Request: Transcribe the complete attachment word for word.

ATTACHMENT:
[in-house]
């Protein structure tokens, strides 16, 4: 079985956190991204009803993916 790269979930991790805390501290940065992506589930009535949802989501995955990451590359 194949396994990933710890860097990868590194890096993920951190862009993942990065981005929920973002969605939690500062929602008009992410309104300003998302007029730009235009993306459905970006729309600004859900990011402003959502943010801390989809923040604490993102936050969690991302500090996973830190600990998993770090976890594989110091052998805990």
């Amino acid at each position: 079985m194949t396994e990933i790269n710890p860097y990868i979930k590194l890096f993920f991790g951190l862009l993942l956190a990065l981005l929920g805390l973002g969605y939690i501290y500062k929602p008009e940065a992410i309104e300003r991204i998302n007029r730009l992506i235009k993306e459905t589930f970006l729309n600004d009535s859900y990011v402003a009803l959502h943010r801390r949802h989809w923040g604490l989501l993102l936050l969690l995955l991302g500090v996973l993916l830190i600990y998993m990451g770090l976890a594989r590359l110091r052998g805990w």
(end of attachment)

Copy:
[in-house]
């Protein structure tokens, strides 16, 4: 079985956190991204009803993916 790269979930991790805390501290940065992506589930009535949802989501995955990451590359 194949396994990933710890860097990868590194890096993920951190862009993942990065981005929920973002969605939690500062929602008009992410309104300003998302007029730009235009993306459905970006729309600004859900990011402003959502943010801390989809923040604490993102936050969690991302500090996973830190600990998993770090976890594989110091052998805990």
């Amino acid at each position: 079985m194949t396994e990933i790269n710890p860097y990868i979930k590194l890096f993920f991790g951190l862009l993942l956190a990065l981005l929920g805390l973002g969605y939690i501290y500062k929602p008009e940065a992410i309104e300003r991204i998302n007029r730009l992506i235009k993306e459905t589930f970006l729309n600004d009535s859900y990011v402003a009803l959502h943010r801390r949802h989809w923040g604490l989501l993102l936050l969690l995955l991302g500090v996973l993916l830190i600990y998993m990451g770090l976890a594989r590359l110091r052998g805990w």